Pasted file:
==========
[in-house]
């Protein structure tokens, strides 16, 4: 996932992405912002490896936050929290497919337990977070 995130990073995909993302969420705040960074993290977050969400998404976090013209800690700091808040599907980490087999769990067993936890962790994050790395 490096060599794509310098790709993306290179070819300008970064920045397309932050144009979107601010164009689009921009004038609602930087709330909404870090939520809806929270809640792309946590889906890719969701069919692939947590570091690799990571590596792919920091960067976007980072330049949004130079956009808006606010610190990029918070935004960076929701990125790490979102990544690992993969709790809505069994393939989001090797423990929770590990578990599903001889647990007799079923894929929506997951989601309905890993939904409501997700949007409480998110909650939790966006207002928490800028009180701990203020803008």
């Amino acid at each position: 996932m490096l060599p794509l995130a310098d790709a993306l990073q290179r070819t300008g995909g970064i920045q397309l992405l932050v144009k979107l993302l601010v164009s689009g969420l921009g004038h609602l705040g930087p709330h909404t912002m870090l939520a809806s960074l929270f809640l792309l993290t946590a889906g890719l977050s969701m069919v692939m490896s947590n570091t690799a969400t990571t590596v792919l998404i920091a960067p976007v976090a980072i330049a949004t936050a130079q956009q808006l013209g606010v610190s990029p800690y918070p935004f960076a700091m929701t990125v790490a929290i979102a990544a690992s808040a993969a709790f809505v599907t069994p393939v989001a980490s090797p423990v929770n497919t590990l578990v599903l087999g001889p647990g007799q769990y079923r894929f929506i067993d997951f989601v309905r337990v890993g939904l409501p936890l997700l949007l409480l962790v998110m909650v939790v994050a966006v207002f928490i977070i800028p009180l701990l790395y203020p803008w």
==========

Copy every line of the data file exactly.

[in-house]
């Protein structure tokens, strides 16, 4: 996932992405912002490896936050929290497919337990977070 995130990073995909993302969420705040960074993290977050969400998404976090013209800690700091808040599907980490087999769990067993936890962790994050790395 490096060599794509310098790709993306290179070819300008970064920045397309932050144009979107601010164009689009921009004038609602930087709330909404870090939520809806929270809640792309946590889906890719969701069919692939947590570091690799990571590596792919920091960067976007980072330049949004130079956009808006606010610190990029918070935004960076929701990125790490979102990544690992993969709790809505069994393939989001090797423990929770590990578990599903001889647990007799079923894929929506997951989601309905890993939904409501997700949007409480998110909650939790966006207002928490800028009180701990203020803008």
């Amino acid at each position: 996932m490096l060599p794509l995130a310098d790709a993306l990073q290179r070819t300008g995909g970064i920045q397309l992405l932050v144009k979107l993302l601010v164009s689009g969420l921009g004038h609602l705040g930087p709330h909404t912002m870090l939520a809806s960074l929270f809640l792309l993290t946590a889906g890719l977050s969701m069919v692939m490896s947590n570091t690799a969400t990571t590596v792919l998404i920091a960067p976007v976090a980072i330049a949004t936050a130079q956009q808006l013209g606010v610190s990029p800690y918070p935004f960076a700091m929701t990125v790490a929290i979102a990544a690992s808040a993969a709790f809505v599907t069994p393939v989001a980490s090797p423990v929770n497919t590990l578990v599903l087999g001889p647990g007799q769990y079923r894929f929506i067993d997951f989601v309905r337990v890993g939904l409501p936890l997700l949007l409480l962790v998110m909650v939790v994050a966006v207002f928490i977070i800028p009180l701990l790395y203020p803008w």